To The Critics Of Alfonso Cuarón: You're Wrong

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I have been pretty caustic lately with the lack of diversity in Hollywood and the media. Now it’s time we have a serious conversation with the community. A conversation you’re not going to like, but I’m not here to hold anyone’s hands. We’re all adults. Let’s have an adult conversation. This one is about Alfonso Cuarón’s “Latinoness” or lack thereof for creating content that doesn’t fall under the “our stories” category. Which is code for “ethnic porn.”

This is in regards to the fringe bastions of culture who say Alfonso Cuarón's work can't be claimed as "Latino" or "Mexican" because it's not -ahem- a "real" film showcasing (elevating) our "culture." In other words, the precipitous concept of telling "our stories," again.

Cuarón's career is the next (but not final step) away from the tired positive and negative stereotypes we love and hate, we welcome and repudiate. Seriously, folks, we don't walk around with arroz con gandules over our heads 24/7.

— César Vargas

First, let’s get through the steps to recognizing ethnic porn:

1. It induces white guilt.

2. It receives lots of accolades from white established entities (Cuarón's work is finally an exception here).

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3. It is white validated: white stamp of approval.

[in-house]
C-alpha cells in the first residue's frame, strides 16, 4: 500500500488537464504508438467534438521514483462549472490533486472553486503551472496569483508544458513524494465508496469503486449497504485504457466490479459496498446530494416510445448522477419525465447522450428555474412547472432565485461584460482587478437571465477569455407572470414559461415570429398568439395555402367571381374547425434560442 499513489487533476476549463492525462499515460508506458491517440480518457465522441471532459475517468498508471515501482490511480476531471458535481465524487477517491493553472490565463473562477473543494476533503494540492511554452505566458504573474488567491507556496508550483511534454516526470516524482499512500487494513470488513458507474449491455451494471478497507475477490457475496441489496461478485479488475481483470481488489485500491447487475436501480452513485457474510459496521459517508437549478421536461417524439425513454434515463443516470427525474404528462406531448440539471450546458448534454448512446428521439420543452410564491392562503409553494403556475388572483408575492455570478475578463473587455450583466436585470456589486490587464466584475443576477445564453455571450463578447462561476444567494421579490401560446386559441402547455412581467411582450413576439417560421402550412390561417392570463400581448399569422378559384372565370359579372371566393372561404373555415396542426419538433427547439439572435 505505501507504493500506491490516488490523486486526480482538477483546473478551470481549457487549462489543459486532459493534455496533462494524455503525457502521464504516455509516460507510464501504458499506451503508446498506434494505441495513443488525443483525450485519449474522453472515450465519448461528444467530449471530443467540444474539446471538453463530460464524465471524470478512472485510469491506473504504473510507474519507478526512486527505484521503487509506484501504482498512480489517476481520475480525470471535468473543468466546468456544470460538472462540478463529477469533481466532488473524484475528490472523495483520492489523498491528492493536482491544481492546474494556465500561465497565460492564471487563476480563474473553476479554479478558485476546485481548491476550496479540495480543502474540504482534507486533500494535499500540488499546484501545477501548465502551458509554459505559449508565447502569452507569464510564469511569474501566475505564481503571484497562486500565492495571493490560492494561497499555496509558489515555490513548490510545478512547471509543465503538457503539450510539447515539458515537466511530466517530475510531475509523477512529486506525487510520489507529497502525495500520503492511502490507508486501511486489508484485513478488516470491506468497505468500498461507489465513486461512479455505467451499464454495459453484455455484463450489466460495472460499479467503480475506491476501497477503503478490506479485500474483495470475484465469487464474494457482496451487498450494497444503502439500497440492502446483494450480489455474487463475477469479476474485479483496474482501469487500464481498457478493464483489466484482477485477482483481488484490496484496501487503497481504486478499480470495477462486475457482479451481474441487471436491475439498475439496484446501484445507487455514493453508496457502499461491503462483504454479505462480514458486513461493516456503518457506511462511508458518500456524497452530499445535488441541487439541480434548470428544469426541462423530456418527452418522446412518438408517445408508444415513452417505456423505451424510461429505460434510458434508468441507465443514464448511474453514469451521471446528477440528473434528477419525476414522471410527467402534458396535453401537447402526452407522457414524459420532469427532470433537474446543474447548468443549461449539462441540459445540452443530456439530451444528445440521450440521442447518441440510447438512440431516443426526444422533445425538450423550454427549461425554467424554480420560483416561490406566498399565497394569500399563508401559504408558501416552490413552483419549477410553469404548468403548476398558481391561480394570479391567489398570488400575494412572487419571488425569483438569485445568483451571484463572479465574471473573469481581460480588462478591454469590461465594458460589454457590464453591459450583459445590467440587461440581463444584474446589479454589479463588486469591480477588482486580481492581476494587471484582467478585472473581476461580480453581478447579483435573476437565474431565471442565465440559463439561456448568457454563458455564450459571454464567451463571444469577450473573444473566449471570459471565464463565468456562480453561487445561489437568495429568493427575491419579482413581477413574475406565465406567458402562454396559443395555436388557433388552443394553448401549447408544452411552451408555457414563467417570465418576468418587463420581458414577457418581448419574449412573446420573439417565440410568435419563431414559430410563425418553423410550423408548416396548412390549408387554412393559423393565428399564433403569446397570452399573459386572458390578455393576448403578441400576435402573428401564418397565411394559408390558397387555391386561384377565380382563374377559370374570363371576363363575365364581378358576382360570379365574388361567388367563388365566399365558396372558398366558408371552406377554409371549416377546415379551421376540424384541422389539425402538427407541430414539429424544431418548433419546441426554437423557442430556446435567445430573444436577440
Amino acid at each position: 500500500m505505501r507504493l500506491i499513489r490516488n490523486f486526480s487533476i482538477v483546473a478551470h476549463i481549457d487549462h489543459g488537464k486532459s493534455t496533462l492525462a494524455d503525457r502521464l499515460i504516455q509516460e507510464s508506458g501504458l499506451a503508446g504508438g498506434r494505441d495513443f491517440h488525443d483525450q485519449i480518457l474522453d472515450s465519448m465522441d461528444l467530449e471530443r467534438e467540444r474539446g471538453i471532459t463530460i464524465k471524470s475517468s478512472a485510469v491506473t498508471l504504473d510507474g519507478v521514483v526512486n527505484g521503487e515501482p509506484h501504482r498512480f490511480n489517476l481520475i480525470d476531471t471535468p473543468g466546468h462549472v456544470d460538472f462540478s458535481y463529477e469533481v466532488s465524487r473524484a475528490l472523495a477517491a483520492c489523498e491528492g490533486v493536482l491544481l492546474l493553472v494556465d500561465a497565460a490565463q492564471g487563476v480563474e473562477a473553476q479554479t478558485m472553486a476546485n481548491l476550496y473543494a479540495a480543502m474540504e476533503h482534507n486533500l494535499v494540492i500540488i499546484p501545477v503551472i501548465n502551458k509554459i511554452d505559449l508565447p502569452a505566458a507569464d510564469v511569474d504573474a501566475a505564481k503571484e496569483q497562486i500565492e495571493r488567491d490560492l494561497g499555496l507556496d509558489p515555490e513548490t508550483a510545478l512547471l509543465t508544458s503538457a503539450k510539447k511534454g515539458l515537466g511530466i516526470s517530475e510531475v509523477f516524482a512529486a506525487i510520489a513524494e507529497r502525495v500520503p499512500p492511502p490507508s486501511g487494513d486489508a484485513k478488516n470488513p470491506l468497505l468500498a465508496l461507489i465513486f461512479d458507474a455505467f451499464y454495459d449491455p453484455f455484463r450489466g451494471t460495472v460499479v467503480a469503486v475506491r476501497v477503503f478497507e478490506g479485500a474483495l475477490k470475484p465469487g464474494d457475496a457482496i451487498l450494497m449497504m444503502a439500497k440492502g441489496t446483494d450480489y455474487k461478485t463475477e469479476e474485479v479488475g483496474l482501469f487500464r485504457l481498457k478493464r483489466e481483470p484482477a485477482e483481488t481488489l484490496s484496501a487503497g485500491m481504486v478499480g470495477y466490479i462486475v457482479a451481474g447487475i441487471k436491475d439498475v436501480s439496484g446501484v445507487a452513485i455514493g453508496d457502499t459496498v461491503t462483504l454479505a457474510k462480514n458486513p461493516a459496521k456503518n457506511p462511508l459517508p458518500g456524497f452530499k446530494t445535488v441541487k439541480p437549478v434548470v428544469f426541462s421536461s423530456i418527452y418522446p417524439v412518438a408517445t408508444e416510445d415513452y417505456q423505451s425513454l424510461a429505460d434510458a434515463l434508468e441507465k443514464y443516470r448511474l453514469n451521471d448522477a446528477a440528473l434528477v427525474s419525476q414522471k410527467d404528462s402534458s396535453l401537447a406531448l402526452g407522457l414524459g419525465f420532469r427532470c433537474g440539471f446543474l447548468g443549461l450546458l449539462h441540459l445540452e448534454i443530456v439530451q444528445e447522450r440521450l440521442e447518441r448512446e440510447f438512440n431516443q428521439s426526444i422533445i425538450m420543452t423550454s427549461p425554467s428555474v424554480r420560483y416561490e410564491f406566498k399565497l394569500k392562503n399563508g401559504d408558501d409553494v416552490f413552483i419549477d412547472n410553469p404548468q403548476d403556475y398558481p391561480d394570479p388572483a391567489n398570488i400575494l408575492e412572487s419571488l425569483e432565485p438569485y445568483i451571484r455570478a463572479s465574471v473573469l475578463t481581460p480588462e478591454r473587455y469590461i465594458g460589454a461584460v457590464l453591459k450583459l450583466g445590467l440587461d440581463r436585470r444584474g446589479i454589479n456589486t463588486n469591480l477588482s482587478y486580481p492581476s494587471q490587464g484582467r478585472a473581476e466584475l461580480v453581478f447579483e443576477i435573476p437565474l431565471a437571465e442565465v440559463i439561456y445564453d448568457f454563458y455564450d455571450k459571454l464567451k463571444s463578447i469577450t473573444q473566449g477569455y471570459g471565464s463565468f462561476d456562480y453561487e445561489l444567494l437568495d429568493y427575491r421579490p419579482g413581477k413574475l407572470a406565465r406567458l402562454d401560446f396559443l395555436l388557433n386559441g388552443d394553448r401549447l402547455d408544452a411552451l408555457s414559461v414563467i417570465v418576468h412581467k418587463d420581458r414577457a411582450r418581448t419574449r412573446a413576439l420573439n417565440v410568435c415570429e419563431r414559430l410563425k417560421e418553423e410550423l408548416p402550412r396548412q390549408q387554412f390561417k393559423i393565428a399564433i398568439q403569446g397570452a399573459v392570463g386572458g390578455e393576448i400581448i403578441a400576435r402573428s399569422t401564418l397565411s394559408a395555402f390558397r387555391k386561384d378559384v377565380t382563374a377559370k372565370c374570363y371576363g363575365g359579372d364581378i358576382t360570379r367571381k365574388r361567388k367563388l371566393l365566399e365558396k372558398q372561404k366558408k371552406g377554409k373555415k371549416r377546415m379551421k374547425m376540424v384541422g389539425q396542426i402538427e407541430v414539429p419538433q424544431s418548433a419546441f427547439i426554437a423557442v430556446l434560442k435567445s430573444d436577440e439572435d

4. It contains both/either positive or negative stereotypes.

5. It is based in an urban location and the language is “'hood.”

6. There is a strong/hard matriarch or patriarch.

7. Males are portrayed as one dimensional savages: misogynistic (sexist), criminals, gang bangers, simple/one track minded, violent, junkies, homophobic, uneducated, docile…

8. Females are portrayed through the madonna-whore complex eye: marianismo, martyrs, humble, promiscuous, codependent…

I stand wholeheartedly behind Cuarón here. Cuarón's career is the next (but not final) step away from the tired positive and negative stereotypes we love and hate, we welcome and repudiate. Seriously, folks, we don't walk around with arroz con gandules over our heads 24/7. You don't have to beat people over the head to show them what ethnicity you are or how proud you are of your background. We’re not a one-dimensional people. Welcome all aspects of us; The good, the bad, as well as being liberally creative and claiming that as our own no matter the genre. Let’s delve into horror, sci-fi, comedy, rom-coms, you name it. But, please, don’t suffocate our humanity, our potential, our creativity by demanding that we only show one minute side of us. Why does it only have to be drama for us? And why does that drama only have to be about our history, our struggles, our ethnicity? We love, hate, hurt, and rejoice. We drink liquor and beer that's not just tequila and Corona, just like everybody else. Some of us prefer rock or R&B over salsa and bachata. Some of us don't care for Adobo or Vicks. Enough is enough.

Alfonso Cuarón is one of us. I, for one, will celebrate his many accomplishments as testaments of what we can do when given a fair chance.